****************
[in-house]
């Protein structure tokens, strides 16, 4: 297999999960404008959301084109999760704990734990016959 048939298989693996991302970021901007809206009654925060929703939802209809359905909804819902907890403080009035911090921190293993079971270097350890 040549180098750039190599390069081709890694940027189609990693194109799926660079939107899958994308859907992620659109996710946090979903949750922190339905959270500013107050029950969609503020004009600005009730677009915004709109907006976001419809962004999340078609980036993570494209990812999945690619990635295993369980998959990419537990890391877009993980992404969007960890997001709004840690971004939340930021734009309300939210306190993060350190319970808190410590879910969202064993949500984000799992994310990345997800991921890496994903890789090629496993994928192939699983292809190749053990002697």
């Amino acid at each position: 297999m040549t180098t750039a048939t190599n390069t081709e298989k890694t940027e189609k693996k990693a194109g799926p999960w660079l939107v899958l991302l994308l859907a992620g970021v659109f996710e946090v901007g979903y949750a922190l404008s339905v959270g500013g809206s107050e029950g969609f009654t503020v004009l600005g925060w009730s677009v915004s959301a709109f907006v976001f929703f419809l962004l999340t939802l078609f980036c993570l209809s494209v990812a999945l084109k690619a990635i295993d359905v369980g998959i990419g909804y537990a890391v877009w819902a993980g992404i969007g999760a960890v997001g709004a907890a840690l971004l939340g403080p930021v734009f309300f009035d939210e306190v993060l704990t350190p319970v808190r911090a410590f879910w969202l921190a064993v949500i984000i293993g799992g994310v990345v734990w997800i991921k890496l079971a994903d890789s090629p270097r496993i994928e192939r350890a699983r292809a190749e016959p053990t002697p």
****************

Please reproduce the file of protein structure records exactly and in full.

[in-house]
């Protein structure tokens, strides 16, 4: 297999999960404008959301084109999760704990734990016959 048939298989693996991302970021901007809206009654925060929703939802209809359905909804819902907890403080009035911090921190293993079971270097350890 040549180098750039190599390069081709890694940027189609990693194109799926660079939107899958994308859907992620659109996710946090979903949750922190339905959270500013107050029950969609503020004009600005009730677009915004709109907006976001419809962004999340078609980036993570494209990812999945690619990635295993369980998959990419537990890391877009993980992404969007960890997001709004840690971004939340930021734009309300939210306190993060350190319970808190410590879910969202064993949500984000799992994310990345997800991921890496994903890789090629496993994928192939699983292809190749053990002697």
């Amino acid at each position: 297999m040549t180098t750039a048939t190599n390069t081709e298989k890694t940027e189609k693996k990693a194109g799926p999960w660079l939107v899958l991302l994308l859907a992620g970021v659109f996710e946090v901007g979903y949750a922190l404008s339905v959270g500013g809206s107050e029950g969609f009654t503020v004009l600005g925060w009730s677009v915004s959301a709109f907006v976001f929703f419809l962004l999340t939802l078609f980036c993570l209809s494209v990812a999945l084109k690619a990635i295993d359905v369980g998959i990419g909804y537990a890391v877009w819902a993980g992404i969007g999760a960890v997001g709004a907890a840690l971004l939340g403080p930021v734009f309300f009035d939210e306190v993060l704990t350190p319970v808190r911090a410590f879910w969202l921190a064993v949500i984000i293993g799992g994310v990345v734990w997800i991921k890496l079971a994903d890789s090629p270097r496993i994928e192939r350890a699983r292809a190749e016959p053990t002697p």